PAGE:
The Timeless Hope of Christmas



What the world needs now is hope. It is easy to begin to lose hope in these tumultuous times. When you look around you see lawlessness in the streets, an ever changing mutating virus, inflation on the rise and our foreign adversaries are constantly rattling their sabers.

Christmas inspires hope. The symbols and stories surrounding the birth of Jesus tell us we do have hope, “Don’t give up. Keep going.”. Hope is the light at the end of the tunnel. Light shines brightest in darkness. That’s the heart of the Christmas story, an overriding message of hope that is articulated beautifully in the lyrics of “O Holy Night”: “O holy night, the stars are brightly shining, it is the night of our dear Savior’s birth.” God didn’t come into our world at high noon. He entered our lives in darkness — showing us the way to light. He leads us towards hope and love. He shows us how to overcome shadows and darkness. Christmas teaches us that even when things seem dark, we can have hope. We can always trust the everlasting light, Jesus Christ our Lord.

“‘For I know the plans I have for you,’ declares the Lord, ‘plans to prosper you and not to harm you, plans to give you hope and a future.’” – Jeremiah 29:11

We must share our hope: The holidays can quickly turn into a time of rushing around, from one store to the next, from one event to the next one. You can easily walk right by an elderly woman struggling to load her groceries as you rush around. You may not even notice the Salvation Army bell ringer outside the store. Take a moment to slow down and look around.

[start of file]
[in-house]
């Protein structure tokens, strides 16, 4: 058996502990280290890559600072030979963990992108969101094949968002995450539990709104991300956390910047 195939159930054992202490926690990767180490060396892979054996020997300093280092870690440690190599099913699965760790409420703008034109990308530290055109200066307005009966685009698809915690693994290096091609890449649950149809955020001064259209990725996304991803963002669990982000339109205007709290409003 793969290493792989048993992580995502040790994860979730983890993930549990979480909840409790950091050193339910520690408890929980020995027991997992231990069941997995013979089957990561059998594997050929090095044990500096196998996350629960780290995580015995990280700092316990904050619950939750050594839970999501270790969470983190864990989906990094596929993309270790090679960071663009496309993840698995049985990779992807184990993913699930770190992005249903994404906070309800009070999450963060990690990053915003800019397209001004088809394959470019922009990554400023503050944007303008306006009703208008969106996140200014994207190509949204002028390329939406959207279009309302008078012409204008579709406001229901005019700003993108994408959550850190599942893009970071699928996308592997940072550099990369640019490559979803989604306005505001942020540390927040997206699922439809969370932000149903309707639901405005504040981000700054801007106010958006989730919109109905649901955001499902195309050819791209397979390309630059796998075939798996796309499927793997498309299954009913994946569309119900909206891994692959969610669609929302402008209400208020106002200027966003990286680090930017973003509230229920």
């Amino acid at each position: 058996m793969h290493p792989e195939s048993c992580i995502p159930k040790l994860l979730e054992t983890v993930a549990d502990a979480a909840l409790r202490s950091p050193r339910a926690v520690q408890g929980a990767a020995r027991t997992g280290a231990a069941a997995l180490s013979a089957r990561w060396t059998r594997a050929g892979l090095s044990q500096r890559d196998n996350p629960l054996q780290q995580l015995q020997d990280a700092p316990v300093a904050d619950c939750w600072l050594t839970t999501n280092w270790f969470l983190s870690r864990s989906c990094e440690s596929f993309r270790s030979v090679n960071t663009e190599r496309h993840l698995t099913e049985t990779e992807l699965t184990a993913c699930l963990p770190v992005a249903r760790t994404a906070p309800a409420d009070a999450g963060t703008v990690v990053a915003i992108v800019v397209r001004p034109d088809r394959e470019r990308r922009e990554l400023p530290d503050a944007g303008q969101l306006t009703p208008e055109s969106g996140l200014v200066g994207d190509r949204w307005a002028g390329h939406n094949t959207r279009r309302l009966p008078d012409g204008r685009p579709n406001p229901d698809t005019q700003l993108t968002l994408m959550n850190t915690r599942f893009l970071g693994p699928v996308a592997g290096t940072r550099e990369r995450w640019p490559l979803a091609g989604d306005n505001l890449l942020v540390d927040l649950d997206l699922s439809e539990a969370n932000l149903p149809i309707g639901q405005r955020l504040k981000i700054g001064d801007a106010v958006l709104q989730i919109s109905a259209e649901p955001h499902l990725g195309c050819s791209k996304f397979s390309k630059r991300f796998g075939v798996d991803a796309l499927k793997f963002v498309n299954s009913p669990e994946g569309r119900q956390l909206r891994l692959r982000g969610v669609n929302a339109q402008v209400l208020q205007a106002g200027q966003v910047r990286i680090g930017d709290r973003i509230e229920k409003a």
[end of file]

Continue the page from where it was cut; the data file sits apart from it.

We all know someone that has greater needs than our own. Maybe it is a neighbor in poor health. A loved one going through family troubles. A neighbor dealing with a loss. We can offer them hope by taking the time to be with them and offer to help.

 We can go a whole year, even through the holidays, without ever truly expressing how much someone means to us. Tell someone you love why they inspire you. Share with a friend how much you appreciate them. Tell a store clerk how helpful they were. Boost someone’s spirits with a few words of encouragement.

Kindness can go a long way in offering hope to others. Look for opportunities to give hope this Christmas.

When the Russian dissident Alexander Solzhenitsyn was in a Russian gulag, he became so physically weak and emotionally drained that he was ready to die. The brutal treatment, the terrible conditions and the hard labor had overwhelmed him. He was ready to meet his maker. He knew that if he quit working the guards would beat him, probably to death. So, one day he stopped working. He just stood still, leaned on his shovel and waited for the end to come.

When he stopped working, one of his fellow Christians knowing his fate took notice. He reached over with his shovel and drew a cross in the dirt at Solzhenitsyn’s feet. He then quickly smudged it up before the guard had a chance to see it. Solzhenitsyn later wrote that his entire being was energized by the sight of that cross. It was his symbol of hope in what was a hopeless world.

The United States is the land of hope. Hope is what, for centuries, has draw immigrants from every corner of the earth to our shores. They know that in our country there is hope for all their dreams.

The pilgrims were some of the first immigrants to our shores. It was hope for a better life that brought them here, but it was faith in their Lord Jesus Christ that sustained them.

The Word became flesh and made his dwelling among us. We have seen his glory, the  glory of the one and only Son, who came from the father, full of grace and truth.

John 1-14

From Judy and myself, as well as the entire Hooper family, we hope you and your family have a very Merry Christmas! May God Bless.


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